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Strengthening international regulations against trade in goods used for torture and the death penalty

Reply to Recommendation | Doc. 14614 | 14 September 2018

Author(s):
Committee of Ministers
Origin
Adopted at the 1323rd meeting of the Ministers’ Deputies (12 September 2018). 2018 - Fourth part-session
Reply to Recommendation
: Recommendation 2123 (2018)
1 The Committee of Ministers has carefully examined Recommendation 2123 (2018) on "Strengthening international regulations against trade in goods used for torture and the death penalty", which it has forwarded to the European Committee for the Prevention of Torture and Inhuman or Degrading Treatment or Punishment (CPT), the Steering Committee for Human Rights (CDDH) and the European Committee on Crime Problems (CDPC) for information and any comments.
2 The Committee of Ministers reiterates its unwavering commitment to the absolute prohibition of torture and inhuman or degrading treatment or punishment and to the abolition of the death penalty, which constitute remarkable standard-setting achievements of the Council of Europe. It emphasises that member States' compliance with their commitments involves them taking effective measures to prevent activities that might facilitate or contribute to application of the death penalty, torture and inhuman or degrading treatment or punishment in other countries.
3 The question of the abolition of the death penalty is examined every six months by the Committee of Ministers, and the member States that are not yet Parties to Protocols no. 6 and no. 13 to the European Convention on Human Rights are called upon, at that time, to ratify them. Similarly, the Committee of Ministers firmly and systematically condemns every execution carried out in Japan and the United States, which hold observer status with the Council of Europe, and in Belarus. Moreover, in April 2018, the Committee of Ministers instructed its Rapporteur Group on Human Rights to examine the initial draft Resolution of the General Assembly of the United Nations on a moratorium on the use of the death penalty to be prepared in New York in 2018 by the Inter-Regional Task Force on the death penalty (IRTF), with a view to identifying issues which Council of Europe member States may actively promote in the negotiation process. Accordingly, the Committee of Ministers is resolutely committed to the worldwide abolition of the death penalty.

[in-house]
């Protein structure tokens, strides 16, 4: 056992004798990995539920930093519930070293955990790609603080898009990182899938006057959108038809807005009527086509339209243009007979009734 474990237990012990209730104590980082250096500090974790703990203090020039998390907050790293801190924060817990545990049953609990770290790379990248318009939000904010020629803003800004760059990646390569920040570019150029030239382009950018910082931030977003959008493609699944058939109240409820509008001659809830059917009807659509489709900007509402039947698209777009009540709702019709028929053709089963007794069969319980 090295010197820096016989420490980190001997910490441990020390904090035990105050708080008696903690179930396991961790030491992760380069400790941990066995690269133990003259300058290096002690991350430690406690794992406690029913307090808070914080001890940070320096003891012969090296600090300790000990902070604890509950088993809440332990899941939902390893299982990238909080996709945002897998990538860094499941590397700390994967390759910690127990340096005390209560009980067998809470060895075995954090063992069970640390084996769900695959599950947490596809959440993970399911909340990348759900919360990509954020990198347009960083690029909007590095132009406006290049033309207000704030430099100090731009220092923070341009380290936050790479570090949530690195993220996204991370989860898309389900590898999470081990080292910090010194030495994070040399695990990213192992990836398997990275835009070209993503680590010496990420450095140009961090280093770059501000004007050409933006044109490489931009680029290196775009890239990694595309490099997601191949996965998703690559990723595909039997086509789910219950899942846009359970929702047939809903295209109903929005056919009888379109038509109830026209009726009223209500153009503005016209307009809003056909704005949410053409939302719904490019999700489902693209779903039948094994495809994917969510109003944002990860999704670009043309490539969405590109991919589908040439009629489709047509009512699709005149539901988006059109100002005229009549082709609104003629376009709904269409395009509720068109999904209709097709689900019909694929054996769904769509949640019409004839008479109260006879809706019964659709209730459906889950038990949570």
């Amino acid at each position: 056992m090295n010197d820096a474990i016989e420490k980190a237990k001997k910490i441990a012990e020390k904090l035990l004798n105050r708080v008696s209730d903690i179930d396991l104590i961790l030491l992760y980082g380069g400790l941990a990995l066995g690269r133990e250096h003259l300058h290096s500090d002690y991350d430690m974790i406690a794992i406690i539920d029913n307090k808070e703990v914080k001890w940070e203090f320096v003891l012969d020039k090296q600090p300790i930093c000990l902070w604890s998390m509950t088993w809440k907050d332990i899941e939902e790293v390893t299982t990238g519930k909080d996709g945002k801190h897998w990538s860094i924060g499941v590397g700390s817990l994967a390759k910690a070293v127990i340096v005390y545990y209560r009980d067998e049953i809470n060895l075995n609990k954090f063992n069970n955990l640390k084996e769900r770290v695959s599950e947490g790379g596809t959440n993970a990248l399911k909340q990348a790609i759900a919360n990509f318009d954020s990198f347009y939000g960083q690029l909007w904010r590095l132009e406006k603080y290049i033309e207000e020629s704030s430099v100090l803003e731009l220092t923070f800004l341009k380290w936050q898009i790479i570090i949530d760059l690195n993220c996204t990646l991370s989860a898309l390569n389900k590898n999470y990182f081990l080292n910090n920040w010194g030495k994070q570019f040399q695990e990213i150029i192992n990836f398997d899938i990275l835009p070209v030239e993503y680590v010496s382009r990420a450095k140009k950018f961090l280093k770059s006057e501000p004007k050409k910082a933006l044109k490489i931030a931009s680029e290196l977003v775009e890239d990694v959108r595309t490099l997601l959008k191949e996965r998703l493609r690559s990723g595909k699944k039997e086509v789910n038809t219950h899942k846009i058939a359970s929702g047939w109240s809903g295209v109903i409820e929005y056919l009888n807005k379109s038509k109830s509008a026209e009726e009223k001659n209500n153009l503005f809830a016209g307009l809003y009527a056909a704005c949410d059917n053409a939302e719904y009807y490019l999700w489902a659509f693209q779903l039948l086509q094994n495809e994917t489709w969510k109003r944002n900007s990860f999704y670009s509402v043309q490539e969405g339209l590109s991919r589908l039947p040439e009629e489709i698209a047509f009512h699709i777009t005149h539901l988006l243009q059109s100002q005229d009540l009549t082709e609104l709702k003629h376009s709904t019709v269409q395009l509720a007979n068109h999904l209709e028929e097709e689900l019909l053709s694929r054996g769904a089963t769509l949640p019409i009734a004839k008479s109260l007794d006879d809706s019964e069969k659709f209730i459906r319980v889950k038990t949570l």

4 The absolute prohibition of torture and inhuman or degrading punishment or treatment also remains a priority for the Council of Europe, and the Committee of Ministers welcomes in this connection the key role played by the European Court of Human Rights and the European Committee for the Prevention of Torture (CPT). It draws the Assembly's attention to the conference organised in March 2018 by the Danish Chairmanship of the Committee of Ministers on preventing torture and ill-treatment during the initial stages of police custody and pre-trial detention. With regard to the Assembly's suggestion that CPT reports be published (paragraph 10.6), the Committee of Ministers reiterates its view that the publication of CPT reports helps to prevent violations of the rights of persons deprived of their liberty and it once again encourages the States Parties to authorise publication of the reports concerning them. In this context, it also encourages States which have not done so to request in advance the automatic publication of future CPT visit reports and related government responses.